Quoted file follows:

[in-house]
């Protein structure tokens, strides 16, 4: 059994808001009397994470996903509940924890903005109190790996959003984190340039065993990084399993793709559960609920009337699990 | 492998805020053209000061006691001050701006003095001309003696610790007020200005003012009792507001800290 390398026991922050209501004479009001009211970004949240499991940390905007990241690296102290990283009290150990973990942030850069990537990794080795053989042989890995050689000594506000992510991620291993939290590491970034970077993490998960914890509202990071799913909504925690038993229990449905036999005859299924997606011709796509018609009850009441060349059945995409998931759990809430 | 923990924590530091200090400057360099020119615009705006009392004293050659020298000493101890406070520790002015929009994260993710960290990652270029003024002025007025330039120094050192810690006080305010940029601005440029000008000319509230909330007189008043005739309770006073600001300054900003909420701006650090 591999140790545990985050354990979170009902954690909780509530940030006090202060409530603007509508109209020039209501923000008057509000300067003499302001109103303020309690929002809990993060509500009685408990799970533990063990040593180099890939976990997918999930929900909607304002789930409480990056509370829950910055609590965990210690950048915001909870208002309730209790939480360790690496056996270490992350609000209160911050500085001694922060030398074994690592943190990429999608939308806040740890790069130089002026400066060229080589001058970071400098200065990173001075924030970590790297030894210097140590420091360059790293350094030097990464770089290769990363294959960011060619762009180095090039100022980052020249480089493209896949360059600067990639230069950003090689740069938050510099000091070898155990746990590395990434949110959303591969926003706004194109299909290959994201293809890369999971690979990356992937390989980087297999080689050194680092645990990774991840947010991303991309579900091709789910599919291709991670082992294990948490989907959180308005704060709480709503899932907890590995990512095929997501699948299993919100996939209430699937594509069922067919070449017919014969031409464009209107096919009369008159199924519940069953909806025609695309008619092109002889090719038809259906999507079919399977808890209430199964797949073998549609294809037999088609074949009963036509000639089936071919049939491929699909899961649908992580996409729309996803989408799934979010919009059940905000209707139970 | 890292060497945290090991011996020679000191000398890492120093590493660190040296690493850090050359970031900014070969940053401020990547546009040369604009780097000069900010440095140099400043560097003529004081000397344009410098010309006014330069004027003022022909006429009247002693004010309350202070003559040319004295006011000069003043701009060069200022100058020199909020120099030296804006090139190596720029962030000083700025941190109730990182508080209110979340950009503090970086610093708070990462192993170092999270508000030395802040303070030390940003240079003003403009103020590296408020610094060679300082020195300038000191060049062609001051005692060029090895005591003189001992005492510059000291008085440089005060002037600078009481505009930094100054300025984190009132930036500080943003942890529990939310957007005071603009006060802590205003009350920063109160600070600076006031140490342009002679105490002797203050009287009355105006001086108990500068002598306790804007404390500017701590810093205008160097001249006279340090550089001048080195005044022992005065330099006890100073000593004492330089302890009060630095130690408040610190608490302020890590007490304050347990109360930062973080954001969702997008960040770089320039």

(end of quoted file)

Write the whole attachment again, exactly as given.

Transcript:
[in-house]
């Protein structure tokens, strides 16, 4: 059994808001009397994470996903509940924890903005109190790996959003984190340039065993990084399993793709559960609920009337699990 | 492998805020053209000061006691001050701006003095001309003696610790007020200005003012009792507001800290 390398026991922050209501004479009001009211970004949240499991940390905007990241690296102290990283009290150990973990942030850069990537990794080795053989042989890995050689000594506000992510991620291993939290590491970034970077993490998960914890509202990071799913909504925690038993229990449905036999005859299924997606011709796509018609009850009441060349059945995409998931759990809430 | 923990924590530091200090400057360099020119615009705006009392004293050659020298000493101890406070520790002015929009994260993710960290990652270029003024002025007025330039120094050192810690006080305010940029601005440029000008000319509230909330007189008043005739309770006073600001300054900003909420701006650090 591999140790545990985050354990979170009902954690909780509530940030006090202060409530603007509508109209020039209501923000008057509000300067003499302001109103303020309690929002809990993060509500009685408990799970533990063990040593180099890939976990997918999930929900909607304002789930409480990056509370829950910055609590965990210690950048915001909870208002309730209790939480360790690496056996270490992350609000209160911050500085001694922060030398074994690592943190990429999608939308806040740890790069130089002026400066060229080589001058970071400098200065990173001075924030970590790297030894210097140590420091360059790293350094030097990464770089290769990363294959960011060619762009180095090039100022980052020249480089493209896949360059600067990639230069950003090689740069938050510099000091070898155990746990590395990434949110959303591969926003706004194109299909290959994201293809890369999971690979990356992937390989980087297999080689050194680092645990990774991840947010991303991309579900091709789910599919291709991670082992294990948490989907959180308005704060709480709503899932907890590995990512095929997501699948299993919100996939209430699937594509069922067919070449017919014969031409464009209107096919009369008159199924519940069953909806025609695309008619092109002889090719038809259906999507079919399977808890209430199964797949073998549609294809037999088609074949009963036509000639089936071919049939491929699909899961649908992580996409729309996803989408799934979010919009059940905000209707139970 | 890292060497945290090991011996020679000191000398890492120093590493660190040296690493850090050359970031900014070969940053401020990547546009040369604009780097000069900010440095140099400043560097003529004081000397344009410098010309006014330069004027003022022909006429009247002693004010309350202070003559040319004295006011000069003043701009060069200022100058020199909020120099030296804006090139190596720029962030000083700025941190109730990182508080209110979340950009503090970086610093708070990462192993170092999270508000030395802040303070030390940003240079003003403009103020590296408020610094060679300082020195300038000191060049062609001051005692060029090895005591003189001992005492510059000291008085440089005060002037600078009481505009930094100054300025984190009132930036500080943003942890529990939310957007005071603009006060802590205003009350920063109160600070600076006031140490342009002679105490002797203050009287009355105006001086108990500068002598306790804007404390500017701590810093205008160097001249006279340090550089001048080195005044022992005065330099006890100073000593004492330089302890009060630095130690408040610190608490302020890590007490304050347990109360930062973080954001969702997008960040770089320039």